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Te Ika a Maui, or New Zealand and its Inhabitants

Ignis Fatuus

page 426

Ignis Fatuus.

In travelling through the dense forest which extends from Kaitaia to Waimate, near the Bay of Islands, I encamped, one extremely rainy night, on a small open spot by the side of a stream. The natives who accompanied me, soon erected a large commodious shed, which they roofed with palm leaves, and rendered quite impervious to the rain; the sides of the building were thatched with the same; along the front, which was left open, a line of fires soon warmed our shivering company.

No sooner had my companions composed themselves to sleep, and the fires began to die away, than I observed a light in the corner of the hut next to me, like the moon shining through a chink. Being surprised at the sight, and knowing that it was a moonless night, and very dark, I got up to examine the cause. The object which attracted my attention, appeared like a globe of pale light, attached to the point of a palm leaf, which hung from the roof. The rain was falling in torrents. Whilst steadily regarding this curious sight, I was still further surprised by seeing another ball of light come slowly sailing into the shed, where it was arrested in its course by the wet sleeve of a shirt hung up to dry, to which it adhered. It was not a quivering light, but pale and steady. The air appeared to be charged with these luminous vapours; for while regarding the two in the shed, a series of them floated past, at an elevation of about a yard from the ground.

The first I noticed, had a globular form, having a brighter spot in the centre, or, more generally, at one extremity. Sometimes there were two globes, one about two feet from the other, connected by a luminous band; at other times, the lights appeared like little clouds, rendering the trees near them visible; then they resembled rods, about four feet in length, moving perpendicularly to the earth, and parallel to each other. I counted as many as a dozen of these luminous rods at once, and seldom less than half that number. They all invariably moved in the same direction, from N. to S., which was remarkable, as the rapid river close by, which must have created some page 427 current in the air, flowed in quite a contrary direction, and the wind, if at the time there was any, blew from the west, as indicated by the smoke. At one time, the surface of the earth was, for a few feet, completely illuminated. After watching them for a long time, until the eye was completely wearied, I laid down, when I noticed that the lights were more visible than when I stood up, which might arise from their being so near the surface of the earth, and my seeing under them.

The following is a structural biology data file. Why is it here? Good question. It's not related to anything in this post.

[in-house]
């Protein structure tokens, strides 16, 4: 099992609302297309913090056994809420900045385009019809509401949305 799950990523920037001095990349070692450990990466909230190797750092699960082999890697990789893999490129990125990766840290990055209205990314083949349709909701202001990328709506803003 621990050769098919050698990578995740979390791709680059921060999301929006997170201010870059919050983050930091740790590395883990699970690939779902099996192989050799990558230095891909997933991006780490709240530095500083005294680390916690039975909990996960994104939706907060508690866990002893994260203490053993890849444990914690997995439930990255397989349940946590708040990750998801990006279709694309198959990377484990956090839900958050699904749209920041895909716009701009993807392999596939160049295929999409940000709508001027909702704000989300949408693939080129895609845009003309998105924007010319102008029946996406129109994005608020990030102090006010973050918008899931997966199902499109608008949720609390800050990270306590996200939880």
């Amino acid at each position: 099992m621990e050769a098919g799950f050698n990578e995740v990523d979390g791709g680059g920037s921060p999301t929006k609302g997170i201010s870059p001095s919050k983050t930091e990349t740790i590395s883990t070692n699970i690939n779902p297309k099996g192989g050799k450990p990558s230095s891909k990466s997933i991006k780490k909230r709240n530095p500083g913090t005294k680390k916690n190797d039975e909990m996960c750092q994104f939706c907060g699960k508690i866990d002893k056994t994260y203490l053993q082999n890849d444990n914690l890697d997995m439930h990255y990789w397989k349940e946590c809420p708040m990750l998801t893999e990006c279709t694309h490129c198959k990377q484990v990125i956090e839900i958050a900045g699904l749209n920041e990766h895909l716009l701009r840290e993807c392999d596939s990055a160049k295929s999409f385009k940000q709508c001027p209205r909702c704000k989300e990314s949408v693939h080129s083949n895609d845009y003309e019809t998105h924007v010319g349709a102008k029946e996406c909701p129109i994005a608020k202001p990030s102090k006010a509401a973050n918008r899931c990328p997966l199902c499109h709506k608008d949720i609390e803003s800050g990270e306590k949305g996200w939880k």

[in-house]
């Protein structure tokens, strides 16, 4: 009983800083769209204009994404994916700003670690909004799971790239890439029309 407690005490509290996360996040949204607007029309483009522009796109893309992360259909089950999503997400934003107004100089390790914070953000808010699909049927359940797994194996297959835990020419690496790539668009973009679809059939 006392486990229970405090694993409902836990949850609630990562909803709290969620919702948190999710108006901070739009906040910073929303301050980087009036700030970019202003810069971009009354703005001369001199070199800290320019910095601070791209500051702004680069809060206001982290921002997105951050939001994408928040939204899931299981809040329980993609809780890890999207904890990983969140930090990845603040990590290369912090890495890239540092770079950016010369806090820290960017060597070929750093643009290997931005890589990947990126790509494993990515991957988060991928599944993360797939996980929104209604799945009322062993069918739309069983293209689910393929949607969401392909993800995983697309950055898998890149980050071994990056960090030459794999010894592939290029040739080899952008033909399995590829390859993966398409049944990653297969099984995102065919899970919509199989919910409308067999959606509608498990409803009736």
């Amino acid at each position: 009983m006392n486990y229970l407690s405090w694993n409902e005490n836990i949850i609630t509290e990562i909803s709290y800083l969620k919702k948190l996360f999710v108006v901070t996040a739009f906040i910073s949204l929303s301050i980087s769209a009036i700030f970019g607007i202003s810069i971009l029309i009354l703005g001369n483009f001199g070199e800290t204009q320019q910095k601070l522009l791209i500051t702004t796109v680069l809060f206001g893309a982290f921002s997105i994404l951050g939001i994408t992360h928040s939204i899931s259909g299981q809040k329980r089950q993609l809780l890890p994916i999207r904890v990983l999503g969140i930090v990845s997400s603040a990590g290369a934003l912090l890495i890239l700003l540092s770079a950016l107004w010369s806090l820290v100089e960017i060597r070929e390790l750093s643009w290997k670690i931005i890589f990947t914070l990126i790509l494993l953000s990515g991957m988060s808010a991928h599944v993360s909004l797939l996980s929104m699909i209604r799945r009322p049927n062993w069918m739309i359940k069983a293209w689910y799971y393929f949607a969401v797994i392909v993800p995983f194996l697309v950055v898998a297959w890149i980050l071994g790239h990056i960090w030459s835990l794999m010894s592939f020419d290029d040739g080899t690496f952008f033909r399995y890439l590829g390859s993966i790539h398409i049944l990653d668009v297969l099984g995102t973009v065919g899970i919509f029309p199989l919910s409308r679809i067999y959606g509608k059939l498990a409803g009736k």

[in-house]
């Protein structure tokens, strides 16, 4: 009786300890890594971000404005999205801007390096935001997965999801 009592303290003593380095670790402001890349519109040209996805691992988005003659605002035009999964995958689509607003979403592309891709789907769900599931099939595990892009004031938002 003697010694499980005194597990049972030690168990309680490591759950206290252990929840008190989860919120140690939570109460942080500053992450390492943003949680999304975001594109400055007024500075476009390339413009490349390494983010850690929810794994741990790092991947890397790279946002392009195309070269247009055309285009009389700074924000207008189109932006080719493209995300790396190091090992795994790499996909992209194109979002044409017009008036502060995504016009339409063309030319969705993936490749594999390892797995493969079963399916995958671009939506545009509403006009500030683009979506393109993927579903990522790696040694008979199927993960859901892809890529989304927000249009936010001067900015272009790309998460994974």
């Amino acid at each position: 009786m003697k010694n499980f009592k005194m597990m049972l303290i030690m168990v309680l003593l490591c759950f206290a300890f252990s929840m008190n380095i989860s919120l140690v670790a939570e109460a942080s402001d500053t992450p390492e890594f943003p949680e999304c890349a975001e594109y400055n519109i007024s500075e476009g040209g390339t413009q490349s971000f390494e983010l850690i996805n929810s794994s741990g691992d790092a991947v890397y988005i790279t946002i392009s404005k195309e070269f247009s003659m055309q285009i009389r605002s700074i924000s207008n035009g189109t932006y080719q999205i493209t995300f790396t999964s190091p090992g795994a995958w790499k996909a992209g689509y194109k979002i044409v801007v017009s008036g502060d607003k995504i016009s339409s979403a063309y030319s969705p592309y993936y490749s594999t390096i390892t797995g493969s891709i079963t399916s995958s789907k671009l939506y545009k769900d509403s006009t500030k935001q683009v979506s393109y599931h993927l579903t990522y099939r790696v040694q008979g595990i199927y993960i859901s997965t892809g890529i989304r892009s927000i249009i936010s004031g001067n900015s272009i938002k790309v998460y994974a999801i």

In returning again through the same forest, I had another opportunity of seeing the Ignis Fatuus in the same place. It was then a beautiful moonlight night; but, from the denseness of the forest, little benefit was derived from its rays. In this instance, there were two lights seen hovering over the river, at about two feet from its surface. They were nearly stationary, and shone so brightly, that, although the natives were engaged in fishing with lighted brands, they were not eclipsed. In that neighbourhood there are many large kauri pines, and it is not improbable that the decomposed remains of these highly resinous trees have had something to do with this phenomenon.

The Fens of Ely and Lincoln, were formerly notorious for their unwholsome fogs and miasma, as well as for the frequent appearance of the Ignis Fatuus, which might be seen in all directions every dark night. Of late years, it has been more rarely observed, and during the time I held a curacy in the heart of the Fens,* a period of more than five years, I only noticed it twice.